GEO

Television in Georgia – Ownership, Control and Regulation

12 January, 2010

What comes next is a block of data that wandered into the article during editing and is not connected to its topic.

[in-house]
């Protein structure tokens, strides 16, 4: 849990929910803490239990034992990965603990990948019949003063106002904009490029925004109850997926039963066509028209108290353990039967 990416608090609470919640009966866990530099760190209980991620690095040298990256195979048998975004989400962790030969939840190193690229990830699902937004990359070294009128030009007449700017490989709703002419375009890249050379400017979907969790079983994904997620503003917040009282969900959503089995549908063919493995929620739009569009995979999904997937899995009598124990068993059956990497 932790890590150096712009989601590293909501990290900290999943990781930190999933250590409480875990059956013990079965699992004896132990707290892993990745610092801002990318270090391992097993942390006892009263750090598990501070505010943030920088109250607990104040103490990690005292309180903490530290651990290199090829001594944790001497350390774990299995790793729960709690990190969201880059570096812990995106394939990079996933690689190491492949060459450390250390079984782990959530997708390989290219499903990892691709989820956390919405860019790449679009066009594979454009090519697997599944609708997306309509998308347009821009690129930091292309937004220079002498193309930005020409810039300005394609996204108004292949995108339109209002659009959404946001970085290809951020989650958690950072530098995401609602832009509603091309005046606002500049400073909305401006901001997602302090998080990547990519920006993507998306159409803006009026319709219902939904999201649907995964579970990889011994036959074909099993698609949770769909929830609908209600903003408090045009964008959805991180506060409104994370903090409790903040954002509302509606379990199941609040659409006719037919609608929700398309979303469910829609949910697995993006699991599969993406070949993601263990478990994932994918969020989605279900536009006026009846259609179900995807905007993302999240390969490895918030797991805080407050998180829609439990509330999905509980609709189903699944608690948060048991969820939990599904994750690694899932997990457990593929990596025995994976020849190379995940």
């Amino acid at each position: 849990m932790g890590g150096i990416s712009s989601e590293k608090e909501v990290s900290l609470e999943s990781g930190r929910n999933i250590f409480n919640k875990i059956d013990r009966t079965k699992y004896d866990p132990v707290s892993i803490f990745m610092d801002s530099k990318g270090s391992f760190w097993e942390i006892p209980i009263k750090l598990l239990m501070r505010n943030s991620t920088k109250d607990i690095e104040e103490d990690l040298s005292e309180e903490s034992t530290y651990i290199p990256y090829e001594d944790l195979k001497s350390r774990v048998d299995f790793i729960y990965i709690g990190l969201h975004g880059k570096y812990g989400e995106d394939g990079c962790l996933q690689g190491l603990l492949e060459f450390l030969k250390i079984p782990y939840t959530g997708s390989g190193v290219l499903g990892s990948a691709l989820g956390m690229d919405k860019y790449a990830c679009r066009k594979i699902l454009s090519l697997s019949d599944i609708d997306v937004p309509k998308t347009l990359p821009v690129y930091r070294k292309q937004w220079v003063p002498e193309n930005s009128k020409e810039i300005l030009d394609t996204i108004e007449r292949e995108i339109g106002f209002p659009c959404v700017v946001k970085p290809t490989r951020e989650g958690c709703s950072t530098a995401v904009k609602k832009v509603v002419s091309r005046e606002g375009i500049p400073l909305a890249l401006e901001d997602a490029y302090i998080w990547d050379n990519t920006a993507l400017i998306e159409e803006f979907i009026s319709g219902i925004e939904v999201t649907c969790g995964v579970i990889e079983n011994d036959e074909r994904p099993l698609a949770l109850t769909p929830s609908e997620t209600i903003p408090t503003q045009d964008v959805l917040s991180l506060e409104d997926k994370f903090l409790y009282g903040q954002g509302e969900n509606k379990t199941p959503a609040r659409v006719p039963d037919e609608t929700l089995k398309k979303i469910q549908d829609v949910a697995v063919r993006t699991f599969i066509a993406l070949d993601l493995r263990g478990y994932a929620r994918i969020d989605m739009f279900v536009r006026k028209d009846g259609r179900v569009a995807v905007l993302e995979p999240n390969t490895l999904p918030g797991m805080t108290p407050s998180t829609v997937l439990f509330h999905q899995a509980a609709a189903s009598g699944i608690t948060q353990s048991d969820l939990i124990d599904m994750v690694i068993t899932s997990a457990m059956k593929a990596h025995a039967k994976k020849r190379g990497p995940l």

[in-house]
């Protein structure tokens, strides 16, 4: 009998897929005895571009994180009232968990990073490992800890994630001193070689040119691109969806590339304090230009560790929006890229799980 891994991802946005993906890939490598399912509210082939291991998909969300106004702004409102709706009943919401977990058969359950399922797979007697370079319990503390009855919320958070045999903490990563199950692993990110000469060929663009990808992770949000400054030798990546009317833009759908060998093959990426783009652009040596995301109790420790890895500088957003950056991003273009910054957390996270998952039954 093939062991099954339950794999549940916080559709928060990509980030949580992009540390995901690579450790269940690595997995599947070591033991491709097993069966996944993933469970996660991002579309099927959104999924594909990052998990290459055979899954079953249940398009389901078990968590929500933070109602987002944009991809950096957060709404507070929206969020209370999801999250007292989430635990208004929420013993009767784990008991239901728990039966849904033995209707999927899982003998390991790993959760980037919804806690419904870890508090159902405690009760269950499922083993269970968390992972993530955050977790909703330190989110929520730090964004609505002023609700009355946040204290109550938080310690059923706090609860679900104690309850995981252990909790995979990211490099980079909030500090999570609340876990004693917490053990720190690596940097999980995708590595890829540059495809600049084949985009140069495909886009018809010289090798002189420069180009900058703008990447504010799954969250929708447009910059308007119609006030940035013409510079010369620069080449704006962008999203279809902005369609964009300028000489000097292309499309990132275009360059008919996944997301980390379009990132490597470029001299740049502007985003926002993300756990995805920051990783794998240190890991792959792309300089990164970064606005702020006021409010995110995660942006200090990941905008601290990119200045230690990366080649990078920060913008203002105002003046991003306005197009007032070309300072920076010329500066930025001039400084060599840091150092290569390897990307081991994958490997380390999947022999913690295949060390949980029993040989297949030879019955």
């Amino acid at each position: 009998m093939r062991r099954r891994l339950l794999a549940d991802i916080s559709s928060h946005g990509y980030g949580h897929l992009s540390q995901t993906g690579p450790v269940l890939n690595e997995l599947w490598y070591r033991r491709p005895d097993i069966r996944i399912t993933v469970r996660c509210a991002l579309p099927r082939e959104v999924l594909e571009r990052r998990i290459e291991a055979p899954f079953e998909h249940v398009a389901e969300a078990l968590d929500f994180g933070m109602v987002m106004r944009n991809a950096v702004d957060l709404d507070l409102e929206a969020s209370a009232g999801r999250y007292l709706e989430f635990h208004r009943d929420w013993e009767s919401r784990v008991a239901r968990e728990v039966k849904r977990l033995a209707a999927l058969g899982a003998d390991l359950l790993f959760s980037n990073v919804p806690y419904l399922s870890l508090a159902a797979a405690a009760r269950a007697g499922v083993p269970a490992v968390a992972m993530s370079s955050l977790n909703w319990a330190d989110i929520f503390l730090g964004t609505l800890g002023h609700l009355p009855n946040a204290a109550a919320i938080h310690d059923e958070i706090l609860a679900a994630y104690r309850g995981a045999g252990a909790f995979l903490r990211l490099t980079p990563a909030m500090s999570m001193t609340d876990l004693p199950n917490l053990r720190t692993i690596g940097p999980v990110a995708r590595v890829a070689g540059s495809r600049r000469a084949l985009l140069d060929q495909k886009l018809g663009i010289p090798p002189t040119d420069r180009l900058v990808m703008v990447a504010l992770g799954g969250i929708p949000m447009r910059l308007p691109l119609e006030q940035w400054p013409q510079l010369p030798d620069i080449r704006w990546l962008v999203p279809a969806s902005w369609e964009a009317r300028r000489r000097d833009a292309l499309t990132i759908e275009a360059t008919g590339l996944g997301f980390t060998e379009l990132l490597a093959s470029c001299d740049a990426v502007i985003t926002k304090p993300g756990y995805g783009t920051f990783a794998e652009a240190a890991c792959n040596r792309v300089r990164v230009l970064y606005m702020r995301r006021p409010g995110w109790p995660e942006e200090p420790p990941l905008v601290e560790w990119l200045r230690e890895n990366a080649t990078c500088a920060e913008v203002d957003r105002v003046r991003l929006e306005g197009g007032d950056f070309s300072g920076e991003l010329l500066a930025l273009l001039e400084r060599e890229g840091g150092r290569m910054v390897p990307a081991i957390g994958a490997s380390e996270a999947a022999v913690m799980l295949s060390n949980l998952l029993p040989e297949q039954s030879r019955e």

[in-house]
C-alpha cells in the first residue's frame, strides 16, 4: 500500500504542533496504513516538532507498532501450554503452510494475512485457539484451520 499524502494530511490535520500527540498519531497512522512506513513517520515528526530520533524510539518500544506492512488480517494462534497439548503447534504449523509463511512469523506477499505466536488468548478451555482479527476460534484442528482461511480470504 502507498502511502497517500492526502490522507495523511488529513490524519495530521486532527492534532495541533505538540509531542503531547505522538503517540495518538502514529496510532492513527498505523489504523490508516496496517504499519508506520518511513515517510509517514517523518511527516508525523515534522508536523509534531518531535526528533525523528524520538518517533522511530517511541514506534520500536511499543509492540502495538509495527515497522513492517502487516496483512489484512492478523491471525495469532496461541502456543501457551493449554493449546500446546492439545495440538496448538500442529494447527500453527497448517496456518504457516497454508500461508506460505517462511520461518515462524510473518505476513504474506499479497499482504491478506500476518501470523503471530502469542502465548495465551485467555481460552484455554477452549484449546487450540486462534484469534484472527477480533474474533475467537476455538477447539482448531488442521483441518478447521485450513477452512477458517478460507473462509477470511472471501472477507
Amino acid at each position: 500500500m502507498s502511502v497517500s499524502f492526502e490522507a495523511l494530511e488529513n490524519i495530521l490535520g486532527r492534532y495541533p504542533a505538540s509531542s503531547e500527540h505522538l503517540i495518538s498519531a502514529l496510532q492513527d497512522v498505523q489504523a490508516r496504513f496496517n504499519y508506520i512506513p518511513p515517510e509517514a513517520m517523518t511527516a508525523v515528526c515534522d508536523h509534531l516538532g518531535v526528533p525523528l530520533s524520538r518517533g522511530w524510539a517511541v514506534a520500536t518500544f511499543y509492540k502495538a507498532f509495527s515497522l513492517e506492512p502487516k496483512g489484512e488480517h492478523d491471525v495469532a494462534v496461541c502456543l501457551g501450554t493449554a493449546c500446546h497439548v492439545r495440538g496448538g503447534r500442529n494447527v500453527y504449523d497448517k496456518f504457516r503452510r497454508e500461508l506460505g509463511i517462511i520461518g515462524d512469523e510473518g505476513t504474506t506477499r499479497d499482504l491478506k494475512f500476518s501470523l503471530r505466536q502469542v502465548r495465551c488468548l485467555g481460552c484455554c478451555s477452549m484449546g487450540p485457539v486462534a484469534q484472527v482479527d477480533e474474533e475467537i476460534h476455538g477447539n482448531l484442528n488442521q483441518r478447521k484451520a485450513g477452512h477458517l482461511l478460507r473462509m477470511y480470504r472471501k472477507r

Today, Georgia's media is less free and pluralistic than it was before the Rose Revolution in 2003 and the ousting of President Eduard Shevardnadze. While the country enjoys a pluralistic, albeit small print media, Georgia lacks a truly pluralistic television sector. Television remains the dominant source of information for most Georgians. “We have 27 independent channels in Georgia, we have dozens of political talk shows every day”, President Mikheil Saakasvhili stated in an interview with CNN on October 15th. In fact, there are more than 27 channels in Georgia. However, it remains unclear, who actually owns and controls most of the country's TV stations. In the European Union's Neighborhood Policy action plan, Georgia has committed to ensuring and improving freedom of the media, one of the fundamental institutions necessary to develop and consolidate a democratic political system. In late October, the EU further stressed that “freedom of expression and freedom of the media are essential elements in the bilateral dialogue with Georgia.” This report not only tries to shed some light on the ownership of the country's broadcasters but also provides an assessment of the market environment television stations are operating in. Furthermore, it looks at the role of the institution charged with regulating electronic communication, the Georgian National Communications Commission (GNCC), and at the planned reform of the Georgian Public Broadcaster (GPB). Georgia's current regulation of the broadcasting sector has proven insufficient to ensure a transparent media ownership regime and to promote a competitive, pluralistic television market. This problem could be addressed by an amendment of the broadcasting law, in order to ensure that sufficient information about the shareholder structure of license holders and their indirect owners is reported to the GNCC and also made accessible to the general public. The GNCC is not perceived as a truly independent regulatory body. Thus, an effort should be made to depoliticize the regulator and increase its credibility by revising the process of how its commissioners are appointed. There is also an urgent need for a comprehensive reform of the GPB, which currently operates more like a state broadcaster rather than a real public service institution. President Saakashvili's plan to enlarge the broadcaster's board from nine to 15 members, allowing opposition parties to appoint seven of the board members, is likely to lead to increased political influence on the GPB's programming. A strengthened Channel 1, showing informative and critical news and reports, could provide important momentum and contribute to a more pluralistic television landscape in Georgia. Financially, the independence of the broadcaster is not ensured either. Currently, the government decides on the GPB's annual funding which comes from the national budget. Intensive thought should be given to the idea of funding the GPB with an obligatory fee to be paid by each household or to reintroducing the previous financing system, under which the broadcaster received at least the equivalent of 0.15 percent of the Georgian GDP.